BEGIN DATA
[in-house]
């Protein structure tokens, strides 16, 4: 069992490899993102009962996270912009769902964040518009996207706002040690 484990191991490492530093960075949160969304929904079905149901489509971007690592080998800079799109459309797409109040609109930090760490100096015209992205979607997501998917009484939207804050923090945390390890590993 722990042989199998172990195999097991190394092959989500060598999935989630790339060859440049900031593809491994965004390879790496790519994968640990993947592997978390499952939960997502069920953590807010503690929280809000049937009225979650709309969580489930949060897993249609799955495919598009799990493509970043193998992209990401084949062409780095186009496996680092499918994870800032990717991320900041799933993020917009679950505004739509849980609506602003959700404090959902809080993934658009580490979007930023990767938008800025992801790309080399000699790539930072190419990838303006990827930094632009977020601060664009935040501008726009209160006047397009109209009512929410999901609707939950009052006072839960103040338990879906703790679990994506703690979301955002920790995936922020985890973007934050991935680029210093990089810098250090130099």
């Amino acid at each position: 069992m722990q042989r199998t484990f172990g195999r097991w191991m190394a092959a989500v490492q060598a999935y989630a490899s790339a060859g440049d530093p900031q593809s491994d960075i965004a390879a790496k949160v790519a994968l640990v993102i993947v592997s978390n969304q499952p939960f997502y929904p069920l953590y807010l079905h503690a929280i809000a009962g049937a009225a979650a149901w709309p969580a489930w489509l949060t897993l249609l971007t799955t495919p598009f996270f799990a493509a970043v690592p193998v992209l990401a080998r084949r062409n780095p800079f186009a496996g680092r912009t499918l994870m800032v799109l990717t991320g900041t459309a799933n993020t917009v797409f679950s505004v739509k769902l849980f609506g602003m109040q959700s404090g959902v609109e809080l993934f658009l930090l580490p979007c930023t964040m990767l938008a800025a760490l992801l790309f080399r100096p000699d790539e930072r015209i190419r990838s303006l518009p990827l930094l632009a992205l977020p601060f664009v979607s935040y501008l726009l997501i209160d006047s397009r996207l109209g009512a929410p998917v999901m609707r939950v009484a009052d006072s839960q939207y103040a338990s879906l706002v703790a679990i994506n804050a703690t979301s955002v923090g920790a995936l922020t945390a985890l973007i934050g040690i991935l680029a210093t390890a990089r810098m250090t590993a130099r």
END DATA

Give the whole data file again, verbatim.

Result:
[in-house]
């Protein structure tokens, strides 16, 4: 069992490899993102009962996270912009769902964040518009996207706002040690 484990191991490492530093960075949160969304929904079905149901489509971007690592080998800079799109459309797409109040609109930090760490100096015209992205979607997501998917009484939207804050923090945390390890590993 722990042989199998172990195999097991190394092959989500060598999935989630790339060859440049900031593809491994965004390879790496790519994968640990993947592997978390499952939960997502069920953590807010503690929280809000049937009225979650709309969580489930949060897993249609799955495919598009799990493509970043193998992209990401084949062409780095186009496996680092499918994870800032990717991320900041799933993020917009679950505004739509849980609506602003959700404090959902809080993934658009580490979007930023990767938008800025992801790309080399000699790539930072190419990838303006990827930094632009977020601060664009935040501008726009209160006047397009109209009512929410999901609707939950009052006072839960103040338990879906703790679990994506703690979301955002920790995936922020985890973007934050991935680029210093990089810098250090130099």
């Amino acid at each position: 069992m722990q042989r199998t484990f172990g195999r097991w191991m190394a092959a989500v490492q060598a999935y989630a490899s790339a060859g440049d530093p900031q593809s491994d960075i965004a390879a790496k949160v790519a994968l640990v993102i993947v592997s978390n969304q499952p939960f997502y929904p069920l953590y807010l079905h503690a929280i809000a009962g049937a009225a979650a149901w709309p969580a489930w489509l949060t897993l249609l971007t799955t495919p598009f996270f799990a493509a970043v690592p193998v992209l990401a080998r084949r062409n780095p800079f186009a496996g680092r912009t499918l994870m800032v799109l990717t991320g900041t459309a799933n993020t917009v797409f679950s505004v739509k769902l849980f609506g602003m109040q959700s404090g959902v609109e809080l993934f658009l930090l580490p979007c930023t964040m990767l938008a800025a760490l992801l790309f080399r100096p000699d790539e930072r015209i190419r990838s303006l518009p990827l930094l632009a992205l977020p601060f664009v979607s935040y501008l726009l997501i209160d006047s397009r996207l109209g009512a929410p998917v999901m609707r939950v009484a009052d006072s839960q939207y103040a338990s879906l706002v703790a679990i994506n804050a703690t979301s955002v923090g920790a995936l922020t945390a985890l973007i934050g040690i991935l680029a210093t390890a990089r810098m250090t590993a130099r």